A Haunted Wood

Image via Tom Häkkinen
A creek, billabong and bridge in a classic Cumberland
Plains Woodland setting.
Last week, on an extremely cold July Sunday, Esther and I made a visit to Mount Annan Botanic Gardens, which I have written about previously. In addition to a Swamp Wallaby, Kookaburra, feral rabbit and some other brightly coloured species of birds, we also stumbled upon a haunting memorial to Australia’s “Stolen Generations”.

The biggest hurt ... was having my mum chase the welfare car. I’ll always remember it – we were looking out the window and mum was running behind us and singing out for us.

Image via Tom Häkkinen
The plaque on the stone reads: “ ‘The biggest hurt, I think,
was having my mum chase the welfare car. I’ll always
 remember it – we were looking out the window and mum was
running behind us and singing out for us.’ Stolen Child

Image via Tom Häkkinen
Another haunting voice from the past: “ ‘They just came
down and said, “We’re taking these kids.” They just take you
out of your mother’s arms. That’s what they done to me. I was
still at my mother’s breast when they took me.’ Stolen Child
Image via Tom Häkkinen
It reads: “ ‘There are still a lot of unresolved issues within
me. One of the biggest ones is I can’t really love anyone
no more. I’m sick of being hurt. Every time I used to get close
to anyone they were just taken away from me.’ Stolen Child
The Stolen Generations were those Aboriginal and Torres Straight Islander people who were forcibly taken from their families under the auspices of various State and Commonwealth government directives, beginning prior to the formation of the Commonwealth itself, right up to the late 1960s. The history of the Stolen Generations has been well-documented in the Attorney-General’s Bringing them Home report and also in Phillip Noyce’s outstanding film Rabbit Proof Fence. In the Australian High Court case of Kruger v Commonwealth (1997) 190 CLR 1, it was argued that one of the State government acts authorising the forced removal of children from their families, the Aboriginals Ordinance Act 1918 (NT), amounted to an attempt at cultural genocide. However, the High Court rejected this reading of the facts, on the specious grounds that, as the act in question was posed in terms of “paternalistic protection” of the Aboriginal children in question, the necessary “intent” to destroy an ethnic or racial group was lacking. Seems to be saying if a government phrase an act with enough hypocritical verbiage they can enact anything.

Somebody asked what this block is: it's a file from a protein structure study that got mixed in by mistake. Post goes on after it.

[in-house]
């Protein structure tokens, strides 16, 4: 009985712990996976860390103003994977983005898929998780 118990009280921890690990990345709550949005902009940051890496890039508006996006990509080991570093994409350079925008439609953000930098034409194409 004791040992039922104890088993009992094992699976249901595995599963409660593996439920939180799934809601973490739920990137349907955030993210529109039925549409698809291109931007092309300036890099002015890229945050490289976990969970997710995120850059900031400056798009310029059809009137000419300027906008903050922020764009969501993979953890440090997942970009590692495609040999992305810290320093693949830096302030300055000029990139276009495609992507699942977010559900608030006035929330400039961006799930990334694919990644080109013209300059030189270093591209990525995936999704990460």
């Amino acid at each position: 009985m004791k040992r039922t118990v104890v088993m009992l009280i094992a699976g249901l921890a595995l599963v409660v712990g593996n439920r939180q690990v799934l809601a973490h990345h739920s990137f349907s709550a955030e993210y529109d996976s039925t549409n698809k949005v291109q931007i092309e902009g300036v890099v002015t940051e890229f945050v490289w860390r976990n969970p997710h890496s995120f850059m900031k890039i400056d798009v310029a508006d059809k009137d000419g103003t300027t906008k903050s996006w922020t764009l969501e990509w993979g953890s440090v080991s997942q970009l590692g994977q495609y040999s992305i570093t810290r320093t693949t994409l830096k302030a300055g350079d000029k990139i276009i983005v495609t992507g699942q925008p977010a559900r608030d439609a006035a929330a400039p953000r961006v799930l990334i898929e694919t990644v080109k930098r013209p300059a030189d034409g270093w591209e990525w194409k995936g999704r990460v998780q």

Every time I used to get close to anyone they were just taken away from me.

Image via Tom Häkkinen
Black and white tree trunks standing side by side.
I found this memorial particularly stirring. The Cumberland Plains woodland setting of the memorial seemed somehow fitting for such a memorial. Before the arrival of the First Fleet under Governor Arthur Philip, most of the Sydney basin was Cumberland Plains woodland -- so it seems a fitting place, for people who have been stolen from their culture and traditions to try to regrow those old links with their culture, even if, due to the passing of time, some of that renewal has to have something of an artificial character. Walking along the memorial, the woods seemed pregnant with the ghosts of the past, as conveyed by the simple and honest quotations from adult survivors of this state-sanctioned kidnapping.